‘Grace, caring, understanding:’ How to respond to the opioid crisis

In the first few months of Mayor Linda Gorton’s term, I have worked alongside her to learn more about how our city is responding to the epidemic of substance use disorder, with an emphasis on the opioid crisis. This top priority for the mayor is demonstrated by her dedicating me, full time, to research, engage and develop a strategy to help Lexingtonians recover.

As a result, I have developed a deeper level of understanding of addiction. What I am witnessing is a response to this drug epidemic unlike any other in my lifetime.

I hear often about how our city, state and nation have seen other drug epidemics and that this response is more gracious than drug responses in the past. I understand and can relate. Growing up here in Lexington, I remember how people who used drugs were automatically classified as criminals. Our Clark Street jail was full of those accused and/or convicted of petty theft crimes rooted in drug use. And there were streets you just didn’t travel because they were overrun with drug houses; where drugs were being sold or used.

I often wish the sensitivity seen in today’s approach was used as the favored method of response during the 80s and 90s. I understand that the response then was fraught with a bunch of –isms that harmed many people, especially people of color, the mentally ill, and lower income people of all races. But that’s hindsight. I can’t go back and change those responses.

Instead, today, with the Mayor’s leadership, I choose to respond in a way in which I wish those in leadership would have responded over 30 years ago - with grace, caring, understanding and an eye toward recovery.

The possibility of reversing the stigma of addiction could allow us to avoid the mistakes of the past.

Andrea James, a former LFUCG council member, now works for Mayor Linda Gorton on ways to solve the city’s addiction epidemic.

The varying approaches and responses to this deadly epidemic are as diverse as the people who have been impacted by it. As varied as the programs and the victims may be, there is one common theme: supportive recovery is critical key to the response strategy.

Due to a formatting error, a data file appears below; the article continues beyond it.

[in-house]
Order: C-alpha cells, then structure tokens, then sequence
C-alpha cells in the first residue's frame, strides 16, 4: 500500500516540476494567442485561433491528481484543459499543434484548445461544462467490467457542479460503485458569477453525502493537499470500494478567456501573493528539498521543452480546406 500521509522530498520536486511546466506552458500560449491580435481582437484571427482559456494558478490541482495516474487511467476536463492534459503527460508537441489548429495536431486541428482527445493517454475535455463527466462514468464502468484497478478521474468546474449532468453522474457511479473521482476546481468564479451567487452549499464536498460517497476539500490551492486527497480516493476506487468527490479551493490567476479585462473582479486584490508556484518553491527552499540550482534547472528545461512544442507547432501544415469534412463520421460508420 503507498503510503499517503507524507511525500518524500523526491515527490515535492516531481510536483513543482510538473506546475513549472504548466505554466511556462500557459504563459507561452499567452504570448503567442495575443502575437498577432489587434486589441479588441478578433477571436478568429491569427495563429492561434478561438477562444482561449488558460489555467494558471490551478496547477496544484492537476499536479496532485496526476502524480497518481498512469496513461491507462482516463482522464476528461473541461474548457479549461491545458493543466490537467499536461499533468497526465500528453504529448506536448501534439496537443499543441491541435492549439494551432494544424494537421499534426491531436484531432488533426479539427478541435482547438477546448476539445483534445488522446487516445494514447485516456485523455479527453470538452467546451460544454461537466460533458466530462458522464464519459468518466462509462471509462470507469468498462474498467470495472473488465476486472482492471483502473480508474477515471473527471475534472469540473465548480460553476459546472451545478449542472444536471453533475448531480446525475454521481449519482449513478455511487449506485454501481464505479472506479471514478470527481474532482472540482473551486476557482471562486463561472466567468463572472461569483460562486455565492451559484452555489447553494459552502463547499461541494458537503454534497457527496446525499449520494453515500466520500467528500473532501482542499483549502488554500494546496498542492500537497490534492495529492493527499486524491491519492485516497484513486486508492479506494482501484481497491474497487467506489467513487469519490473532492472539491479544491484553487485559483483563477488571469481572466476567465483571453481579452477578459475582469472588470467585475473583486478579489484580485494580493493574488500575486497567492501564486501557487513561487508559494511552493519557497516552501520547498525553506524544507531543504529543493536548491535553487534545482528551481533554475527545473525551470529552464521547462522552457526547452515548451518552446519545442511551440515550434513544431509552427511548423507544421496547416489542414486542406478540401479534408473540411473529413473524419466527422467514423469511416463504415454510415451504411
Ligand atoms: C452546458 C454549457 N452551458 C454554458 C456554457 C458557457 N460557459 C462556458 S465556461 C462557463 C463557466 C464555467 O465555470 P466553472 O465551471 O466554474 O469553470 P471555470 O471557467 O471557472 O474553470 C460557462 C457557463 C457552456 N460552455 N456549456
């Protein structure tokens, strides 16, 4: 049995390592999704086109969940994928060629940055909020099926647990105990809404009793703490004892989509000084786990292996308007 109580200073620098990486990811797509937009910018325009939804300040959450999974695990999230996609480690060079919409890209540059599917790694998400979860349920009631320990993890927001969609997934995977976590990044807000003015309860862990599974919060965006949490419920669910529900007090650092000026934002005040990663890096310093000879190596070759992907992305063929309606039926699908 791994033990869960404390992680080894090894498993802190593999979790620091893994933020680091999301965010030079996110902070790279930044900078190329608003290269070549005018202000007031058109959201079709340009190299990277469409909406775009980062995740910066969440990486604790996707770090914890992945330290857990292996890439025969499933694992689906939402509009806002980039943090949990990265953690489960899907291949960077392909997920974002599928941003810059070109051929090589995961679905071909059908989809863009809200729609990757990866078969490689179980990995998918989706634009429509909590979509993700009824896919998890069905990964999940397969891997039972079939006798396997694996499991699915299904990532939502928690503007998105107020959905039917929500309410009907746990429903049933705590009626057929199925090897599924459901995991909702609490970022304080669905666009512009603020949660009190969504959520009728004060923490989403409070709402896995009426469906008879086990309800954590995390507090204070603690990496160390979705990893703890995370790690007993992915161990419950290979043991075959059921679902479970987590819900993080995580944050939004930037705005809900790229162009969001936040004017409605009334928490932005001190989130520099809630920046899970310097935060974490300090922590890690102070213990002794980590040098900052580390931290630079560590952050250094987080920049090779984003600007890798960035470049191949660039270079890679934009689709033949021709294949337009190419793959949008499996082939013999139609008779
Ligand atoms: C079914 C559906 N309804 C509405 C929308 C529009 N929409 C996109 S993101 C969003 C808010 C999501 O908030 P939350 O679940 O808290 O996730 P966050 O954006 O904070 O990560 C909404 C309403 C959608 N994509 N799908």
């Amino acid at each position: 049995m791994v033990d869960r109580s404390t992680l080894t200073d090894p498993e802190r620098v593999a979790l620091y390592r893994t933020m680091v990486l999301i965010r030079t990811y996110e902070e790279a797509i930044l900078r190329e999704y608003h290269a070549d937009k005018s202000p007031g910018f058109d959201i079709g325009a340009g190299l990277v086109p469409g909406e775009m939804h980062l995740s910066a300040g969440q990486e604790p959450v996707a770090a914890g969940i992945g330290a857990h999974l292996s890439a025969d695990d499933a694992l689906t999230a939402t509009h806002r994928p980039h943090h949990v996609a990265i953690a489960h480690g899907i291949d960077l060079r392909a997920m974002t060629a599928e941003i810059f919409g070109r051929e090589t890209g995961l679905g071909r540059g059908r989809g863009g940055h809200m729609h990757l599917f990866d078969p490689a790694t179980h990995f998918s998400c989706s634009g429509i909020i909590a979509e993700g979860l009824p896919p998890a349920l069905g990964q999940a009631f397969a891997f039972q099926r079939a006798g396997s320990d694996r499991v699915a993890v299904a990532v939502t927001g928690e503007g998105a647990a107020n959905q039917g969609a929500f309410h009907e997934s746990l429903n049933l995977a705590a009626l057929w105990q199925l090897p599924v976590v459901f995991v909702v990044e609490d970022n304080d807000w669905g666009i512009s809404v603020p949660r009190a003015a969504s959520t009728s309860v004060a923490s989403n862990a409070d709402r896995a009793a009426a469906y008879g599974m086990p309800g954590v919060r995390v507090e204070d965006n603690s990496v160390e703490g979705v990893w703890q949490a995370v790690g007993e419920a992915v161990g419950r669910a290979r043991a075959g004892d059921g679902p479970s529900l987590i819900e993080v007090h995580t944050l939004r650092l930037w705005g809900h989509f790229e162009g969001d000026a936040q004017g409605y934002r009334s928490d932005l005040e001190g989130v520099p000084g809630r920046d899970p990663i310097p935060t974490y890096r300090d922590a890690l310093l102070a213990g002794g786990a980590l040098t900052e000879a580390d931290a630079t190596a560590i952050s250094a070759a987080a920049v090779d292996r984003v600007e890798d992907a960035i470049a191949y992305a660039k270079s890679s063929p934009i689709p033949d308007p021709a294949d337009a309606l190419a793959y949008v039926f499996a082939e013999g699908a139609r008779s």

Not everyone will read this op-ed and jump on my #RecoveryIsTheWay bandwagon. And that is fine. Not unlike recovery, the process looks different for everyone.

After seeing what I have seen the past few months, I realize that Mayor Gorton’s strategy to bring more people to the table to put together an intentional plan to address the impact of substance use disorder was an undertaking that was doable, and could possibly curtail death and new addiction. She will appoint that work group later this year.

September is National Recovery Month. Many organizations in our city that support these recovery initiatives are hosting events during the month of September to demonstrate the varying ways recovery is happening in Lexington. These events are open to the public, and many of them are family friendly because those of us impacted know that addiction can impact the entire family and community.

We hope you will find an event as part of this month, or in the near future, to learn more about our recovery friendly city and support programs that give people the chances they need to live their best life, free of active addiction.

I hope you’ll “Join the Voices of Recovery: Together We Are Stronger”. (2019 National Recovery Month Theme)

For more information on events, visit RecoveryMonth.gov.

Andrea James is a staff member in Mayor Linda Gorton’s Office who focuses on finding answers to our city’s current addiction epidemic.